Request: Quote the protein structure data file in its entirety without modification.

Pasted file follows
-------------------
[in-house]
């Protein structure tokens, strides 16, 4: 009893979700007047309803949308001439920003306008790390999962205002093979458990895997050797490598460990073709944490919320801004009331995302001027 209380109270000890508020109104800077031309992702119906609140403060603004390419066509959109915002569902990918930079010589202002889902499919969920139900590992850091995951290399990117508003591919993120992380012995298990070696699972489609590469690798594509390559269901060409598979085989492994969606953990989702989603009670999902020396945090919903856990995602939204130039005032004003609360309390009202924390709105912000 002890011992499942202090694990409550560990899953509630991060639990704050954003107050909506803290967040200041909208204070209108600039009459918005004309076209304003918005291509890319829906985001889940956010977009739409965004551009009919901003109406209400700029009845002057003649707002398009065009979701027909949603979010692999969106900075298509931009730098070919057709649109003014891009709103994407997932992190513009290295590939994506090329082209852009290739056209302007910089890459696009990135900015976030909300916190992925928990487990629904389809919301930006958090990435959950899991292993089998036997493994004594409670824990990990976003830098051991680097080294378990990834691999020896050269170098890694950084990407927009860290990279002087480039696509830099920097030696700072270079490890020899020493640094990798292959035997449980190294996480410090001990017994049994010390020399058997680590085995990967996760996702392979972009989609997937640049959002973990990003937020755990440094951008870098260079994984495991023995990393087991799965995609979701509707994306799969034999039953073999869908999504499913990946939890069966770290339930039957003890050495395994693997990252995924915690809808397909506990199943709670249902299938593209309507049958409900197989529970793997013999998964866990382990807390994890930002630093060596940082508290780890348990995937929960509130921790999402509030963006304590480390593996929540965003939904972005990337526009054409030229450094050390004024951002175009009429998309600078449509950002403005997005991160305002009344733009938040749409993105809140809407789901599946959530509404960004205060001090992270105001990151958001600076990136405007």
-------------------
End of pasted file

[in-house]
């Protein structure tokens, strides 16, 4: 009893979700007047309803949308001439920003306008790390999962205002093979458990895997050797490598460990073709944490919320801004009331995302001027 209380109270000890508020109104800077031309992702119906609140403060603004390419066509959109915002569902990918930079010589202002889902499919969920139900590992850091995951290399990117508003591919993120992380012995298990070696699972489609590469690798594509390559269901060409598979085989492994969606953990989702989603009670999902020396945090919903856990995602939204130039005032004003609360309390009202924390709105912000 002890011992499942202090694990409550560990899953509630991060639990704050954003107050909506803290967040200041909208204070209108600039009459918005004309076209304003918005291509890319829906985001889940956010977009739409965004551009009919901003109406209400700029009845002057003649707002398009065009979701027909949603979010692999969106900075298509931009730098070919057709649109003014891009709103994407997932992190513009290295590939994506090329082209852009290739056209302007910089890459696009990135900015976030909300916190992925928990487990629904389809919301930006958090990435959950899991292993089998036997493994004594409670824990990990976003830098051991680097080294378990990834691999020896050269170098890694950084990407927009860290990279002087480039696509830099920097030696700072270079490890020899020493640094990798292959035997449980190294996480410090001990017994049994010390020399058997680590085995990967996760996702392979972009989609997937640049959002973990990003937020755990440094951008870098260079994984495991023995990393087991799965995609979701509707994306799969034999039953073999869908999504499913990946939890069966770290339930039957003890050495395994693997990252995924915690809808397909506990199943709670249902299938593209309507049958409900197989529970793997013999998964866990382990807390994890930002630093060596940082508290780890348990995937929960509130921790999402509030963006304590480390593996929540965003939904972005990337526009054409030229450094050390004024951002175009009429998309600078449509950002403005997005991160305002009344733009938040749409993105809140809407789901599946959530509404960004205060001090992270105001990151958001600076990136405007």